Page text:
Strong economic data brings cheer to world stock market
Global share index rises by 0.3 percent
WORLD stocks hit a 19-month high yesterday, lifted by strong Japanese trade data, stellar European company earnings and expectations that US President Donald Trump will press ahead with a large fiscal spending package.
The refocus on Trump’s policies aimed at reflating the US economy did not extend as much to bond and currency markets, where US yields only inched up and the dollar fell across the board, particularly against a resurgent British pound.
MSCI’s global share index rose 0.3 percent to 434 points, its highest since June 2015, after two of Wall Street’s main indices reached fresh peaks overnight.
US futures pointed to a higher open on Wall Street. On Tuesday the S&P 500 and Nasdaq both rose to fresh record highs and the Dow Jones industrial average came within 51 points of the elusive 20 000 mark.
“It’s time to dust off those Dow 20K hats again, because the Trump rally is well and truly back on,” said Neil Wilson, a senior market analyst at ETX Capital. The post-election rally has tempered in recent days as investors focused on the White House’s trade protection pronouncements.
Europe’s index of 300 leading shares rose 1 percent and Germany’s DAX rose 1.4 percent to a fresh 18-month high, while the UK FTSE 100’s rise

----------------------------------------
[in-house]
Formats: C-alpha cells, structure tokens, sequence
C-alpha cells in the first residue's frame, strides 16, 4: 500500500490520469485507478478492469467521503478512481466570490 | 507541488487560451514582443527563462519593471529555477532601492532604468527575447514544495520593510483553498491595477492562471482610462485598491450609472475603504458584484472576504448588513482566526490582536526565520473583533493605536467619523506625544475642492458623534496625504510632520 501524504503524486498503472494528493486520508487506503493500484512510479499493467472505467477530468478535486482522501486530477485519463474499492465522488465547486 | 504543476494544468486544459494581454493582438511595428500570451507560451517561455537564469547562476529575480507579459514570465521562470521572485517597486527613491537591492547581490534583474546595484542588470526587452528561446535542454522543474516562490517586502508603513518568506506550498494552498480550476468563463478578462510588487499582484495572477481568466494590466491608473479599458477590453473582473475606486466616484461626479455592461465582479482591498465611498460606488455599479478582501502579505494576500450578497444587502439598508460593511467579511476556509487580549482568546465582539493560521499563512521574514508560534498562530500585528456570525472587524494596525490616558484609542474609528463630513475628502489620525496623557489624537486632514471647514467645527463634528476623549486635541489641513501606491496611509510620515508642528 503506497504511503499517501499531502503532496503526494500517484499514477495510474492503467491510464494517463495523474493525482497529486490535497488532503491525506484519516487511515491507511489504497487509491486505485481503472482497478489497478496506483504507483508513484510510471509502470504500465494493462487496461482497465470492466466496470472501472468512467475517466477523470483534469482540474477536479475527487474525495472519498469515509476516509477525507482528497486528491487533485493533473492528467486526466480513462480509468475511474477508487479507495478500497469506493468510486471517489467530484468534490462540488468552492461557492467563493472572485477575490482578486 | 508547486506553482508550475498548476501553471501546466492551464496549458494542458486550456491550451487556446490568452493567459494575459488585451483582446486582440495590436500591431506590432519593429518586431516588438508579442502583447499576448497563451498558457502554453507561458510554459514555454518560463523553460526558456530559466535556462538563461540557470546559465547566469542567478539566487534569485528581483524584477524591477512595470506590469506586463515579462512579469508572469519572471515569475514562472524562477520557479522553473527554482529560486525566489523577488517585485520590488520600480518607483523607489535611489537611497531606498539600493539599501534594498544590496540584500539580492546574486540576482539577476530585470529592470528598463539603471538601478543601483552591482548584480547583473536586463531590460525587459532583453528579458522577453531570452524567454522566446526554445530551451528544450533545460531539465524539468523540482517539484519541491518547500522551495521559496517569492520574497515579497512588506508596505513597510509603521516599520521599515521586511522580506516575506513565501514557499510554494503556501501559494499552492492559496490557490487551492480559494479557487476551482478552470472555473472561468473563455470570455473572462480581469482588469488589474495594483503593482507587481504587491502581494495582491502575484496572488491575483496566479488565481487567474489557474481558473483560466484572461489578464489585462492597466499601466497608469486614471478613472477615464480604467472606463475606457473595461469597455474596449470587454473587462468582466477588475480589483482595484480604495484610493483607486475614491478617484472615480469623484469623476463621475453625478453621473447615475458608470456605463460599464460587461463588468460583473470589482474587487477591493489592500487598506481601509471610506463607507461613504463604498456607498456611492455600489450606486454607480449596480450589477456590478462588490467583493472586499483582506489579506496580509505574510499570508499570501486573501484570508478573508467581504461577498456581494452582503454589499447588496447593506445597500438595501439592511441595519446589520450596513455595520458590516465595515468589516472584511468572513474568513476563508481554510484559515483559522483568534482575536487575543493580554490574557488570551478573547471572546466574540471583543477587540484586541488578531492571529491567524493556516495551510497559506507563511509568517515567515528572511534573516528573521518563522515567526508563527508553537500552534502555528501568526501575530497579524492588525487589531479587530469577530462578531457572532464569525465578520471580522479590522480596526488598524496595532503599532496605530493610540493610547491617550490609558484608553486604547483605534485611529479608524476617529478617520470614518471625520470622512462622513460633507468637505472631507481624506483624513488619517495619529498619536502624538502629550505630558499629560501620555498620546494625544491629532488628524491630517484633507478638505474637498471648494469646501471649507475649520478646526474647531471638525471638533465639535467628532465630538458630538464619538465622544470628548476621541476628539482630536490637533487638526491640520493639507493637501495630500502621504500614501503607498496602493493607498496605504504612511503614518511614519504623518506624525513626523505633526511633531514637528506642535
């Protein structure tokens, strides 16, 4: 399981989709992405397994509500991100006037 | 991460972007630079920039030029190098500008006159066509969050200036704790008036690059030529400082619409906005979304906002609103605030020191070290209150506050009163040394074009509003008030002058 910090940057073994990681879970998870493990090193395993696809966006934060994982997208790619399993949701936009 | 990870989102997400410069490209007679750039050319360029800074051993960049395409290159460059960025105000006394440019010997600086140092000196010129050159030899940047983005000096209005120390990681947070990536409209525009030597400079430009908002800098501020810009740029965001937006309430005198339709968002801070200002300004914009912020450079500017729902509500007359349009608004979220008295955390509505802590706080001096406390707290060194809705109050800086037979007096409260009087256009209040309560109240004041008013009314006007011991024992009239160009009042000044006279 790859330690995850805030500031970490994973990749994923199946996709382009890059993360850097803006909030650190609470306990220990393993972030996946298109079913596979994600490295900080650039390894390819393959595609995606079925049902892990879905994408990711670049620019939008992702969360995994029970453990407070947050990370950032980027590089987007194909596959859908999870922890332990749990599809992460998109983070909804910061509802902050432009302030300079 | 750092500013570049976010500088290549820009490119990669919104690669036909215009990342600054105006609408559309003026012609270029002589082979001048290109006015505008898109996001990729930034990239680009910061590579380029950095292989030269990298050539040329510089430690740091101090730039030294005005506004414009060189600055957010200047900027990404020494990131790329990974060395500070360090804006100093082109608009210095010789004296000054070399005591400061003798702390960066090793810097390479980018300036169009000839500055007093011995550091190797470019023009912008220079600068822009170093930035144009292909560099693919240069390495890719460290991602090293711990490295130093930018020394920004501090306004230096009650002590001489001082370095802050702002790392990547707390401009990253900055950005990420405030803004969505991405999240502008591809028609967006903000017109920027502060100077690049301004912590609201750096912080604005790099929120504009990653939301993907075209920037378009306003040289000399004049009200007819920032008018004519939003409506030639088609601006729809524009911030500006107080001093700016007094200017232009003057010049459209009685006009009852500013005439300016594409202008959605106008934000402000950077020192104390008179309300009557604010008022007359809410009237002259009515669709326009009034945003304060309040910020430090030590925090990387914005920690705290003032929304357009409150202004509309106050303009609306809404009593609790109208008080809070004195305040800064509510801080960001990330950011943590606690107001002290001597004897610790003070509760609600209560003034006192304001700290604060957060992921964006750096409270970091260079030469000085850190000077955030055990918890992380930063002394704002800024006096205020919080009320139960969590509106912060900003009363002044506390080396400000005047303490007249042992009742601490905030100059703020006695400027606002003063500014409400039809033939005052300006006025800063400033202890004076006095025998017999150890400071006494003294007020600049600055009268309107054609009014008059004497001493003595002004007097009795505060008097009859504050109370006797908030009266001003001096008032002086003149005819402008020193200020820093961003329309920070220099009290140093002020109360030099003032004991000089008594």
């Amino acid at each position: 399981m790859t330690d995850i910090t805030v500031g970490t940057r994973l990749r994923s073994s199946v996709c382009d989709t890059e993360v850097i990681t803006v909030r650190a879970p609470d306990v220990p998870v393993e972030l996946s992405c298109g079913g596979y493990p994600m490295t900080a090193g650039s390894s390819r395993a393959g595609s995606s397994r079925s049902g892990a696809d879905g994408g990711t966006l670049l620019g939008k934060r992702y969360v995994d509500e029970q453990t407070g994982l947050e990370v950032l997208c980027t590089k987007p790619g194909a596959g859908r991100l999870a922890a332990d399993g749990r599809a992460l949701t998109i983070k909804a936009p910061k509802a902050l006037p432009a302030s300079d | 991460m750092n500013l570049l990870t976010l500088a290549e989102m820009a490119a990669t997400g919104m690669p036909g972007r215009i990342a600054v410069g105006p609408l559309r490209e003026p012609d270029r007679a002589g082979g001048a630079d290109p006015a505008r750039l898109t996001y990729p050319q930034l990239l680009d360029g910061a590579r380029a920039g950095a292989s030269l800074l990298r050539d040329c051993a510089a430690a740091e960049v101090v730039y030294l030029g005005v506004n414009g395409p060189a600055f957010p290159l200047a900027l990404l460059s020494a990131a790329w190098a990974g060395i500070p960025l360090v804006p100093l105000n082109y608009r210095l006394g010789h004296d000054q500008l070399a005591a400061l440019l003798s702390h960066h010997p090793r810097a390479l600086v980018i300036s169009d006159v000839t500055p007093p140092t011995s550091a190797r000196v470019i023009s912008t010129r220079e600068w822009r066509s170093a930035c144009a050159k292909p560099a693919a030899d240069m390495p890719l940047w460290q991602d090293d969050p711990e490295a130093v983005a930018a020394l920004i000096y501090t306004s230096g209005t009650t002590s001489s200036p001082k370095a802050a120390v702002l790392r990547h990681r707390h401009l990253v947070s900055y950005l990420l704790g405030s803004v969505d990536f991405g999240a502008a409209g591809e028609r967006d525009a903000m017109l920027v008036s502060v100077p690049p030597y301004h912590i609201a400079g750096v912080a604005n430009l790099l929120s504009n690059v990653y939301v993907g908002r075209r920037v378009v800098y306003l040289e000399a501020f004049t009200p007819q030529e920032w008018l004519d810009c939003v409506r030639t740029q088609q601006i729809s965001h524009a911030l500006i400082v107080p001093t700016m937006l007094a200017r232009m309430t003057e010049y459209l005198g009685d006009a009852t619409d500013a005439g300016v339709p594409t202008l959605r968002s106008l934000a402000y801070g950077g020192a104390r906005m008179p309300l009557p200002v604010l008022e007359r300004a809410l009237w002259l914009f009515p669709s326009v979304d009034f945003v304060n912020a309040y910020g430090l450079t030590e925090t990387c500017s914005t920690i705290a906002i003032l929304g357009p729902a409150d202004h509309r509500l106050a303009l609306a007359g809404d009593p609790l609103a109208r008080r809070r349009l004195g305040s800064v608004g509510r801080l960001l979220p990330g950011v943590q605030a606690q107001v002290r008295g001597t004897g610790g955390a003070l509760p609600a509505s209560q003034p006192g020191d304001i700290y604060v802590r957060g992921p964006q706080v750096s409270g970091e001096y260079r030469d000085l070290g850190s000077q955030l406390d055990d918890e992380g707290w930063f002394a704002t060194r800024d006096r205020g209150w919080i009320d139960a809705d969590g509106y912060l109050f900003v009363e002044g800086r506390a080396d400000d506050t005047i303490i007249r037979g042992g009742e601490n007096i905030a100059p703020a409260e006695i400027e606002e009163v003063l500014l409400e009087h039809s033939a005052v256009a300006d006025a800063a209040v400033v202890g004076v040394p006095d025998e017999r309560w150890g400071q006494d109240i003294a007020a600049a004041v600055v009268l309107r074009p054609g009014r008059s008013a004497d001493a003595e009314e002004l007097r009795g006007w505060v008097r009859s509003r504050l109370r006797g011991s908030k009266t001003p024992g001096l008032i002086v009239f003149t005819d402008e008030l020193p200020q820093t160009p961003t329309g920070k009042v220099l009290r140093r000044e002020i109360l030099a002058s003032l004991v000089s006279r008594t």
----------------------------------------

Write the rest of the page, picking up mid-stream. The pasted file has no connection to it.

It’s time to dust off those Dow 20K hats again, because the Trump rally is well and truly back on.
was limited to 0.3 percent by the strong pound.
Spanish bank Santander was among the big gainers in Europe, its 4 percent rise in last year’s net profit giving its share price a similar boost and leading the continent-wide rally in bank stocks.
Japan’s Nikkei advanced 1.4 percent, buoyed by data showing the country’s exports rose for the first time in 15 months in December, a positive sign for the economy even as talk of US protectionism looms over the outlook.
Trump signed two executive orders on Tuesday to move forward with construction of the Keystone XL and Dakota Access oil pipelines, rolling back key Obama administration environmental actions in favour of expanding energy infrastructure. He also met chief executives of the three big US car makers to push for more cars to be built in the US.
“We are clearly seeing a pro-business administration that is minded to action,” ETX Capital’s Wilson said.
Global bond yields rose as Trump shifted his focus back to growth initiatives, including promising corporate tax breaks to fuel US investment, after focusing on protectionism in his first few days in office. The 10-year yield inched up to 2.48 percent, recovering from its dip below 2.40 percent earlier in the week, while the two-year yield held firm at 1.23 percent.
European yields rose further. Germany’s 10-year Bund yield hit a six-week high of 0.38 percent and France’s benchmark 10-year yield hit a one-year high of 0.95 percent with bond prices weighed down by the rally in stocks.
In currencies, the dollar failed to carry on its upward momentum from Tuesday.
A money dealer takes a moment during a morning trade session in Tokyo on Tuesday, after US President Donald Trump’s formal withdrawal from the Trans-Pacific Partnership. Japan’s strong trade data gave a boost to international markets.